Directors encouraged the authorities to pursue the privatization process. Several Directors suggested that the authorities should not be inhibited in their privatization goals by the desire to preserve national ownership in key sectors. A few Directors stressed that in cases where the authorities' desire to preserve a national identity in an industry restricts options for complete privatization, the development of alternative policies to ensure an efficient and competitive market structure is all the more urgent.
Directors applauded Norway's continued development assistance, which was among the highest provided by advanced economies. They welcomed the authorities' intention to increase ODA to 1 percent of GDP over the medium term.
|Norway: Selected Economic Indicators|
|1997||1998||1999 1/||2000 1/|
|Gross fixed investment||15.1||8.1||-9.0||-11.6|
|Export of goods and services||5.7||0.5||4.0||9.1|
|Of which: Oil and gas||2.6||-3.2||...||...|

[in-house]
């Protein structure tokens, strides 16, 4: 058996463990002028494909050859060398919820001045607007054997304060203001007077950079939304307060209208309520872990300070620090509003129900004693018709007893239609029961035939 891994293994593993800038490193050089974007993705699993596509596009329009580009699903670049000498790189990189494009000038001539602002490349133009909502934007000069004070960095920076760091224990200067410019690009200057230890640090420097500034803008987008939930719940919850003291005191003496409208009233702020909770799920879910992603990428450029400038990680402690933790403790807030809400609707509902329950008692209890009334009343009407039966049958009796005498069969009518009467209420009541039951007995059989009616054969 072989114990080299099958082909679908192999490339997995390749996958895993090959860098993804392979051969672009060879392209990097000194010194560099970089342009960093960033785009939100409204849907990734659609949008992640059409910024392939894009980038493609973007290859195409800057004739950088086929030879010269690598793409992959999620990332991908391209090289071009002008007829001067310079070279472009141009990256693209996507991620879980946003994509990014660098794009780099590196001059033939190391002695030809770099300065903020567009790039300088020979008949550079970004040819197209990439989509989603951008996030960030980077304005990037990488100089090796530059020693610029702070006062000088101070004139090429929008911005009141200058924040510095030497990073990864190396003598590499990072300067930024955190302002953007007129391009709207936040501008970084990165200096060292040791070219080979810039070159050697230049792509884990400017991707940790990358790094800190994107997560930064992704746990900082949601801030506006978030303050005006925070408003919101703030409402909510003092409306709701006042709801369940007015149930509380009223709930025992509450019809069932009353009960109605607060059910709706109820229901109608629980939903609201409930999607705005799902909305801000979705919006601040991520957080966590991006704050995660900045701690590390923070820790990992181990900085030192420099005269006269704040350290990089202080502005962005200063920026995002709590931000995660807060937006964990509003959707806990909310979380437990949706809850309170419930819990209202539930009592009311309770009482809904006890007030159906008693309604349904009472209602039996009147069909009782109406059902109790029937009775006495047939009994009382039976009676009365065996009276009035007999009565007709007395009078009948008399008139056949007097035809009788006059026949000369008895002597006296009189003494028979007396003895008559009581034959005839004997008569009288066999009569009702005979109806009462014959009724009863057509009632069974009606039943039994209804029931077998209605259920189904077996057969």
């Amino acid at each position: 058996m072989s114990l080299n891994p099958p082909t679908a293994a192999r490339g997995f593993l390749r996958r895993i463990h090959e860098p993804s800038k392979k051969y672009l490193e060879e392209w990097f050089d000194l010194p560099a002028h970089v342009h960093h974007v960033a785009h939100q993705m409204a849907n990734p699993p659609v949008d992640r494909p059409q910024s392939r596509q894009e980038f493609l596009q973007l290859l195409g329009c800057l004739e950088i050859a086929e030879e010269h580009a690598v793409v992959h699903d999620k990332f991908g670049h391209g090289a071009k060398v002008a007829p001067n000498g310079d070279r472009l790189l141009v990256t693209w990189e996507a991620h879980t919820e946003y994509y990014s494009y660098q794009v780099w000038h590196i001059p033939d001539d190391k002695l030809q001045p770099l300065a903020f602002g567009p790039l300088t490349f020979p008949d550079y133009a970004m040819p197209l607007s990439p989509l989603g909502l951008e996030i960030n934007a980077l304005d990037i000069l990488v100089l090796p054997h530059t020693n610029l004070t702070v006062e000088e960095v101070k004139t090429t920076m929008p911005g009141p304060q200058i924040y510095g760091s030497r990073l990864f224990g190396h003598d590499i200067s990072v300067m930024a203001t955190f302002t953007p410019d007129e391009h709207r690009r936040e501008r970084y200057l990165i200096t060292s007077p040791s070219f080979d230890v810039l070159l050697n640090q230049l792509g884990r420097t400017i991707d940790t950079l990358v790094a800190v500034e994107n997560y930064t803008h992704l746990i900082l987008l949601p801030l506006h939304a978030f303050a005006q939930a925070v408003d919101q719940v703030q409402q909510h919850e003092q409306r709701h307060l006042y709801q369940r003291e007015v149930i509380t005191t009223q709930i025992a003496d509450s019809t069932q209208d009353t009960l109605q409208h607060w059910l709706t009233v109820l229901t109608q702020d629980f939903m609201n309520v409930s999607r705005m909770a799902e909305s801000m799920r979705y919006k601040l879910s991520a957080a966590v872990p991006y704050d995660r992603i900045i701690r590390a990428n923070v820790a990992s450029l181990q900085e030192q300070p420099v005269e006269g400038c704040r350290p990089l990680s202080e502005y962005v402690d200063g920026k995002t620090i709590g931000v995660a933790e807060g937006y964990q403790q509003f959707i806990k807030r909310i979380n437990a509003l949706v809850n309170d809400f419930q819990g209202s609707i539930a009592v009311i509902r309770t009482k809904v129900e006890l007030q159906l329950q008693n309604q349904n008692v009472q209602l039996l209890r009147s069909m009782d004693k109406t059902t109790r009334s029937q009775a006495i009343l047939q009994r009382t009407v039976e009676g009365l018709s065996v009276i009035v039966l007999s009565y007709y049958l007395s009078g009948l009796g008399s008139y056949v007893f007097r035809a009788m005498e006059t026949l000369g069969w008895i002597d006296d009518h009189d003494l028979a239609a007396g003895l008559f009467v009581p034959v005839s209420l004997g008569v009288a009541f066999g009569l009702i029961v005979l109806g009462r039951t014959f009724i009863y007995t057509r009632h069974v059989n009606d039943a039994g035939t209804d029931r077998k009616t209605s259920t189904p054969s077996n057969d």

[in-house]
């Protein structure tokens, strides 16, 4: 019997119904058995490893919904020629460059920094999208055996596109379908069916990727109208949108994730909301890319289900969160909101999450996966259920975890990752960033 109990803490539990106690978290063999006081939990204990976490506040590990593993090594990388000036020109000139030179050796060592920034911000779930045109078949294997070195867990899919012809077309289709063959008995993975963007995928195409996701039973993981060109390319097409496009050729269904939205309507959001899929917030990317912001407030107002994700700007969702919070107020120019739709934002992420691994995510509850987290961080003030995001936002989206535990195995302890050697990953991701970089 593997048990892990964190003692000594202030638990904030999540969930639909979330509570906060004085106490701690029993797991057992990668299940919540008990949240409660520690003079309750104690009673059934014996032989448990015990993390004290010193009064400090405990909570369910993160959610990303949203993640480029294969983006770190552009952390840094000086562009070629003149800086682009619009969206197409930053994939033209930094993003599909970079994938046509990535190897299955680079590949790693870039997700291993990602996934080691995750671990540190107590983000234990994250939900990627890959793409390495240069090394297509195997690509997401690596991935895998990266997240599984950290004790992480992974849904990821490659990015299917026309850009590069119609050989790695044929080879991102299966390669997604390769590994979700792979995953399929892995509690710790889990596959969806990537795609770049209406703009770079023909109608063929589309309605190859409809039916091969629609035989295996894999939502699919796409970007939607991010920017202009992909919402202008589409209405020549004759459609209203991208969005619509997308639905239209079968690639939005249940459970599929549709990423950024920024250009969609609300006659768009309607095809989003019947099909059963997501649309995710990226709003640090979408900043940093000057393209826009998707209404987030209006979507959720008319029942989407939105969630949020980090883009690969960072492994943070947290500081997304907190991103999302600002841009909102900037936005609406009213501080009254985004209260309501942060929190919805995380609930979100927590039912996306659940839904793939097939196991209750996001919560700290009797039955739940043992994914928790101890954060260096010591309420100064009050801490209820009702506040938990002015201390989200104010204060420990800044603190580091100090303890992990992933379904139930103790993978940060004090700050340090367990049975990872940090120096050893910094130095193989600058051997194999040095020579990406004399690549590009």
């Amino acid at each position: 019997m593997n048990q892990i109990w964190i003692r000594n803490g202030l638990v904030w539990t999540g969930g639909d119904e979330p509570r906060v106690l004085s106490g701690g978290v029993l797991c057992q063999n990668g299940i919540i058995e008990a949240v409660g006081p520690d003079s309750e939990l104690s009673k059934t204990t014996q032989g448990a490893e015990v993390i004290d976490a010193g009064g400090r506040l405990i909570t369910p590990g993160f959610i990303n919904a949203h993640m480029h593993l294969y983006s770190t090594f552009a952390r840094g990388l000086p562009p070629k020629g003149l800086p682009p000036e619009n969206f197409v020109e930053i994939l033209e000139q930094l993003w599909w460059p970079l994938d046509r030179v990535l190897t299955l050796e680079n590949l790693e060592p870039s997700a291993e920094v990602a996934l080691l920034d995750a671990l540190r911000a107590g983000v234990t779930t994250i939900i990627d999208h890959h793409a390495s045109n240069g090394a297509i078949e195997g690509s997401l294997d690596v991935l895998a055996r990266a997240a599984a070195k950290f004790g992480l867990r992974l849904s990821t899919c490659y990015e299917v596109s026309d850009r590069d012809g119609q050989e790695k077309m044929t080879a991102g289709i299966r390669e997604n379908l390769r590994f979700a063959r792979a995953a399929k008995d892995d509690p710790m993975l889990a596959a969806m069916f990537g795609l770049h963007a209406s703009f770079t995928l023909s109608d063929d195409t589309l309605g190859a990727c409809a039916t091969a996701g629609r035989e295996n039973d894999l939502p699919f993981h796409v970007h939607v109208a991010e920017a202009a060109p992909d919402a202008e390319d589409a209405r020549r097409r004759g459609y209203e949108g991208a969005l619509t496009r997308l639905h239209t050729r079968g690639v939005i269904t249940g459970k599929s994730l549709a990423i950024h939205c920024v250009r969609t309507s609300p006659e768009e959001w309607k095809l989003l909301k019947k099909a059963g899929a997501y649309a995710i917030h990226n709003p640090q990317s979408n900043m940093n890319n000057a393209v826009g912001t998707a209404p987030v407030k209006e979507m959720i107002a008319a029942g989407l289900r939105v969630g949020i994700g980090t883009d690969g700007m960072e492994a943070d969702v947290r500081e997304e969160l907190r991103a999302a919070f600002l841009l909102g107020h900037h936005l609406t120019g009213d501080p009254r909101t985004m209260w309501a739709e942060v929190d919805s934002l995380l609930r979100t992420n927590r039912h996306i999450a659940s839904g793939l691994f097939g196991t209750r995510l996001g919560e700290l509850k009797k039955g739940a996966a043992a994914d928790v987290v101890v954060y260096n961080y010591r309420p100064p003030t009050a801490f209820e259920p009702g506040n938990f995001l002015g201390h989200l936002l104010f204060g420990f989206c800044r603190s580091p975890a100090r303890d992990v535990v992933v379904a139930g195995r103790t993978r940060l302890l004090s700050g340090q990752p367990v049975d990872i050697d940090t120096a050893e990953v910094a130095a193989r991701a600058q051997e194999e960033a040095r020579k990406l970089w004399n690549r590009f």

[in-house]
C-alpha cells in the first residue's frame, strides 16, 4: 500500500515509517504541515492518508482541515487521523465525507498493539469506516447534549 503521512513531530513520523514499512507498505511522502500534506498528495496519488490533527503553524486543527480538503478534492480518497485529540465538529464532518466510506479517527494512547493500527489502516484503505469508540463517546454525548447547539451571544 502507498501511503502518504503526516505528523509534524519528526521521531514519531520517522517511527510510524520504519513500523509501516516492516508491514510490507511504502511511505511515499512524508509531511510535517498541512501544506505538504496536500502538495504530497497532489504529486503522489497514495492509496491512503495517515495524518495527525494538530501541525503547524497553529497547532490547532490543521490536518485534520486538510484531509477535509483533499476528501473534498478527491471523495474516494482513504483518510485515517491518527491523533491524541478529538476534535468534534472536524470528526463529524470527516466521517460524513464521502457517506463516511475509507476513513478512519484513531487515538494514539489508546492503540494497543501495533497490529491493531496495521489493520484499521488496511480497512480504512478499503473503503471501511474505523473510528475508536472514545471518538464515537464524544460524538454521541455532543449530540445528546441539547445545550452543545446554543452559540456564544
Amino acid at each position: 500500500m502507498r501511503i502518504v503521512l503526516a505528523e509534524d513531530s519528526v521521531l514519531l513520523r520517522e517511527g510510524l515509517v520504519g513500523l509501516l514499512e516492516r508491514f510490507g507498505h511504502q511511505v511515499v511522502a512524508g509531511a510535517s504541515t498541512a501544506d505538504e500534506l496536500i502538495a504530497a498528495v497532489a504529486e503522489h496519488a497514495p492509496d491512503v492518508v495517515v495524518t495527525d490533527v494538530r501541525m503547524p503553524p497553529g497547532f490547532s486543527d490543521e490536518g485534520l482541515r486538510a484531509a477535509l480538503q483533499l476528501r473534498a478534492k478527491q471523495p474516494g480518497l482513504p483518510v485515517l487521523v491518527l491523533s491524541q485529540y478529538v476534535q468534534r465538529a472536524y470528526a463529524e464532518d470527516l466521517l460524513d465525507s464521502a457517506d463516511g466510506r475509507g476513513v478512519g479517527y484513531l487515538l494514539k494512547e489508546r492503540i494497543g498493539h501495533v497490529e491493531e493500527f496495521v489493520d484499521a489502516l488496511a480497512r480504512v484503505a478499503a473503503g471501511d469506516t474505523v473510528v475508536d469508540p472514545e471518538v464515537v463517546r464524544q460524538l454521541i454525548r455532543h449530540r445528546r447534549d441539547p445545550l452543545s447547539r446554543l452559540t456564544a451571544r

|Import of goods and services||12.0||9.1||-1.0||-1.1|
|Mainland GDP 2/||4.4||3.3||0.3||0.7|
|(In percent of labor force)|
|Hourly labor cost in|
|Effective exchange rate|
|(Twelve-month percent change, end of period)|
|Three-month Interbank rate||3.7||5.8||6.4||5.0|
|Ten-year government bond yield||5.9||5.4||5.5||4.6|
|(In percent of GDP)|
|State budget, including social security|
|General government financial balance||9.6||4.5||5.6||9.0|
|Current account balance||5.2||-1.5||2.8||7.1|
Sources: Ministry of Finance; Norges Bank; Statistics Norway;IMF, International Financial Statistics; and staff estimates.
|1/ Official estimates and projections.|
|2/ Excludes items related to petroleum exploitation and ocean shipping.|
|3/ October 1999.|
|4/ November 1999.|
1Under Article IV of the IMF's Articles of Agreement, the IMF holds bilateral discussions with members, usually every year. A staff team visits the country, collects economic and financial information, and discusses with officials the country's economic developments and policies. On return to headquarters, the staff prepares a report, which forms the basis for discussion by the Executive Board. At the conclusion of the discussion, the Managing Director, as Chairman of the Board, summarizes the views of Executive Directors, and this summary is transmitted to the country's authorities. In this PIN, the main features of the Board's discussion are described. As part of a pilot project, the staff report for the 1999 Article IV consultation with Norway is also available.
IMF EXTERNAL RELATIONS DEPARTMENT